by Jac Kern
at 12:06 PM | Permalink
Jac's roundup of pop culture news and Internet findings
Last week was Mercedes Benz
Fashion Week in New York, the time of year when style trends are set, when
fashion gods are carried from runway to runway,
when Ashley and Mary-Kate Olsen emerge from their tiny troll lair to present a
new collection of looks for their line, The Row. Here are the sisters trying to
convince us they’re human before the show. I dare you to only watch once.
I like to think they’re
communicating using a sort of Morse code-esque troll twin hand gestures beneath
Ryan Gosling and Eva Mendes
welcomed their baby girl into the world on Friday. In case you need to check
yourself: There’s a days-old human out there with better genes, a bigger bank
account, cooler parents and a nicer home that is already more famous than
you’ll ever be. Seriously, though, I hope they have a dozen body guards
watching that baby at all times. Between all the Hey Girls and The Notebook
fans out there still praying for the reunion of Ryan and Rachel and anyone
wanting to use Mendes-Gosling DNA for a voodoo-like beauty regime (guilty as
charged), someone is bound to try to steal that baby.When Fox 19 reality series Queen City ended,
we were left with a void of shows featuring mildly interesting locals
interacting with each other in staged scenarios. Thankfully, Dayton CW has
given us The Valley. The show stars
six Miami Valley-area high school grads during the summer before they head off to
college. Cameras follow the group as they hang out at area attractions, meet
“mentors” and explore personal issues — all while providing superfluous commentary after the
fact. Think Real Housewives without
the Botox or budget. Yes, it’s bad. Sadly, not even bad in a good way.
If I wanted to see awkward kids
mingle in forced situations, I’d watch teens on the Levee explore the confusing
world of “group hangs.” And if I did that, I’d be a fucking weirdo. I’m not
throwing shade at the kids involved — I shudder to think what 18-year-old me
would do on a local reality show. But who is the audience for a show like this?
Find out for yourself and watch the first episode here.
Miss New York Kira
Kazantsev may have won the Miss America crown this Sunday, but Miss Ohio MacKenzie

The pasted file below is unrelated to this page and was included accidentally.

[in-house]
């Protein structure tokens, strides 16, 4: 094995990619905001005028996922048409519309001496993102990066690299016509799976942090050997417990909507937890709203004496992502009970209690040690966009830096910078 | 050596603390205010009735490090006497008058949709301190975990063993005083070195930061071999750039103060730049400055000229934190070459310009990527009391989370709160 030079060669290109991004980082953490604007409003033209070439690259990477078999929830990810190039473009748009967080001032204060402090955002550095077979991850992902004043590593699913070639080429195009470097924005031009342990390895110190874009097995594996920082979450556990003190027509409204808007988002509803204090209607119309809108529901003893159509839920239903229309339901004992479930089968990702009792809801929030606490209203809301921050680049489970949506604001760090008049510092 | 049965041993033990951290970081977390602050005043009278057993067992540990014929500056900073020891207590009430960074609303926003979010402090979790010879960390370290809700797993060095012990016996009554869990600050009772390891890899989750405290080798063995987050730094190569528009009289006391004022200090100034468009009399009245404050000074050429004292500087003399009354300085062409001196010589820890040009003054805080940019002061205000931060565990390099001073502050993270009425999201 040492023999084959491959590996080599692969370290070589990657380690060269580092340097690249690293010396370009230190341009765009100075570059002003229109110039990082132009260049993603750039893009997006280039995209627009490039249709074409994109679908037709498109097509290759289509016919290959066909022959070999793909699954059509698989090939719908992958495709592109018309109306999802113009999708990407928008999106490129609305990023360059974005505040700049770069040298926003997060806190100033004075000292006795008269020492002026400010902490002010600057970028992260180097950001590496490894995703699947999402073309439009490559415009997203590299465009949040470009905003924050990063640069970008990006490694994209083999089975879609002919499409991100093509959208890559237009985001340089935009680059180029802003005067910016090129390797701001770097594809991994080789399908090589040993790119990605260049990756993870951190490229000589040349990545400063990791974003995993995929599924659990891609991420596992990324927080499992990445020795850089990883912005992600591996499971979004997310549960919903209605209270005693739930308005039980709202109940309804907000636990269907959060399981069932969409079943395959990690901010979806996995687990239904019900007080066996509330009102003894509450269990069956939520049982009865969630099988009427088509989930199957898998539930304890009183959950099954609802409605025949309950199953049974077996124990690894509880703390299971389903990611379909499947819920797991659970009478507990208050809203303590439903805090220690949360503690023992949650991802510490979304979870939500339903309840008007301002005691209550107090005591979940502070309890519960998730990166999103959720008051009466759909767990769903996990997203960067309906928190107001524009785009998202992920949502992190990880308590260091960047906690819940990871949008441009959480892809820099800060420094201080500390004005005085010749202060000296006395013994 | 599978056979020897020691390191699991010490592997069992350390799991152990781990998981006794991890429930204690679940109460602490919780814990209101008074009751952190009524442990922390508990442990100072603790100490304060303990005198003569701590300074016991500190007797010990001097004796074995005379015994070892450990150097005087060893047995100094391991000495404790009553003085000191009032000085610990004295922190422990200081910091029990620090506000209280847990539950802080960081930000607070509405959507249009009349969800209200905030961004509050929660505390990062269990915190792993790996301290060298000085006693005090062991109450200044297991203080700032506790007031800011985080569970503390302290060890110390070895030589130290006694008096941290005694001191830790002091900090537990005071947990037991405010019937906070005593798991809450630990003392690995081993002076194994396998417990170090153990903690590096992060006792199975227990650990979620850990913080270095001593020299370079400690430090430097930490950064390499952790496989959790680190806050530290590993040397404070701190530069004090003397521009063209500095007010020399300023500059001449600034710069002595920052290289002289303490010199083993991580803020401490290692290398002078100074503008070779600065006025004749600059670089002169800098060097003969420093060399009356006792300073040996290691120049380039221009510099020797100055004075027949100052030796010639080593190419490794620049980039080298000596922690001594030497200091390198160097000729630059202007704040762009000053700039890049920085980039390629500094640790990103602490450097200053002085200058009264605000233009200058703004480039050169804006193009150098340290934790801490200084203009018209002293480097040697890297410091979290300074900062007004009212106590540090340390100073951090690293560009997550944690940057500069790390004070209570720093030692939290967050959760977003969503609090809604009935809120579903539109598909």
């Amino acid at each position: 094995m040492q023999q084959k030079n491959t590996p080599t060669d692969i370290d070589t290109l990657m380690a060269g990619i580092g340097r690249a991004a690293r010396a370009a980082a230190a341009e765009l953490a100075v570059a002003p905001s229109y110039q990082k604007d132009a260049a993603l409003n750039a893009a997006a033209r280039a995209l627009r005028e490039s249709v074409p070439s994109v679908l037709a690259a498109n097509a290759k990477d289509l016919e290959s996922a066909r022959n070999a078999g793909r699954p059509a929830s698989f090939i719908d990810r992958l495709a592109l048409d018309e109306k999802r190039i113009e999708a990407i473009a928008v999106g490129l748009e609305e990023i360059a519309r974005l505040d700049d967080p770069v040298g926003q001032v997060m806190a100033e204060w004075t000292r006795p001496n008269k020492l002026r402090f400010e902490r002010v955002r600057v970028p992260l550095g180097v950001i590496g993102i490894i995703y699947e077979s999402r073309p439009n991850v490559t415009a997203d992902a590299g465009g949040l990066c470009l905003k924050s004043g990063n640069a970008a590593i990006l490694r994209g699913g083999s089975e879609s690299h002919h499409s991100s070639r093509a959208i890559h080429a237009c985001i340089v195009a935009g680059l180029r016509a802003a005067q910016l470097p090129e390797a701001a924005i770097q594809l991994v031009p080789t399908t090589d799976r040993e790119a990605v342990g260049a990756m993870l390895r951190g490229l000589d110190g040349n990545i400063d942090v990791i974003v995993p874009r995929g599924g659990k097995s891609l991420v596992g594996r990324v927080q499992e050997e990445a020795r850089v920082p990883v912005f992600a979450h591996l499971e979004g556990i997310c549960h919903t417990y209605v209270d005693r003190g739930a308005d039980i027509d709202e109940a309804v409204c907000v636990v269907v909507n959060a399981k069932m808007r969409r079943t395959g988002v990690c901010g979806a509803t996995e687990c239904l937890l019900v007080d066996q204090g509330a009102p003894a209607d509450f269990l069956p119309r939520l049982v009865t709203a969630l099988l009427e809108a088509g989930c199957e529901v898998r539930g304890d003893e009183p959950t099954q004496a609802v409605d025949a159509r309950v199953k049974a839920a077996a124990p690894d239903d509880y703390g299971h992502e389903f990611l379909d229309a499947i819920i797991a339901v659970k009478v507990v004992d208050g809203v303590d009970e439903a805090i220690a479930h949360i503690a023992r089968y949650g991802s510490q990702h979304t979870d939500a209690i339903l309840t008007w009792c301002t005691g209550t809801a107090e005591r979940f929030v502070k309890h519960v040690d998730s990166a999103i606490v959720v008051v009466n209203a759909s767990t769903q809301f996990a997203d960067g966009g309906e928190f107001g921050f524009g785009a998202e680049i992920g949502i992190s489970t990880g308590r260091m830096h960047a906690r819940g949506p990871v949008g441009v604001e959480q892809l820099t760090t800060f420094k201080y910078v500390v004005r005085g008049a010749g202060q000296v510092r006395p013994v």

Bart stole the show with her talent: ventriloquism.
Obviously, Miss Ohio
Roxy was robbed.
Saturday Night Live returns for its 40th season next Saturday, Sept. 27 and, as usual, there
will be some casting changes. Last year’s newbies John Milhiser, Noël Wells
and Brooks Wheelan were let go; Mike O’Brien will leave the stage and return to
the writers room. SNL’s resident Kim
Kardashian (also a lot of other great characters) Nasim Pedrad departed to star
in the upcoming Fox comedy Mulaney.
Colin Jost, who took over Weekend Update with Cecily Strong when Seth Meyers
left, will return to the desk without
Strong (though she’s still a cast member). SNL
writer and Daily Show correspondent
Michael Che will replace her as co-anchor. Finally — hope you’re ready to feel
old — the show will bring on its first player born in the ‘90s as 20-year-old
comic Pete Davidson joins the cast. Chris Pratt hosts the season opener next
week with music guest Ariana “Not A Baby” Grande.
Nasim Pedrad may have taken
her talents elsewhere, but we can still enjoy her work in this unaired skit
where she plays —to perfection — Aziz Ansari.
New movie trailers to hit the Interwebz: After plenty of teases, the
first full-length preview of The Hunger
is out; Serena —the 35th film
starring Jennifer Lawrence and Bradley Cooper — places the stars in 1920s North
Carolina; John Wick
stars Keanu Reeves as a former
hit-man thrown back into the game.
Ferrell and Wahlberg stretch beyond the routine buddy cop comedy
0 Comments · Wednesday, August 4, 2010
Desk jockey detectives Allen Gamble (Will Ferrell) and Terry Hoitz (Mark Wahlberg) stumble onto the heroic forefront in Adam McKay's latest laughfest collaboration ('Anchorman,' 'Step Brothers') with Ferrell. This is more than a straight-ahead send-up of the "buddy cop" convention, as Ferrell and Wahlberg burrow past the laughs until something almost recognizable and real emerges. Grade: B.
Nicolas Cage deliriously over the top as drug-addled homicide detective
0 Comments · Tuesday, February 2, 2010
German wild-man Werner Herzog blissfully resurrects old-school Nicolas Cage in this hilarious, noir-infested tale about a drug-addled homicide detective whose disintegration (both moral and physical) coincides with that of his hurricane-ravaged hometown. Cage hasn't been this deliriously over the top since 'Wild at Heart.' Grade: A-.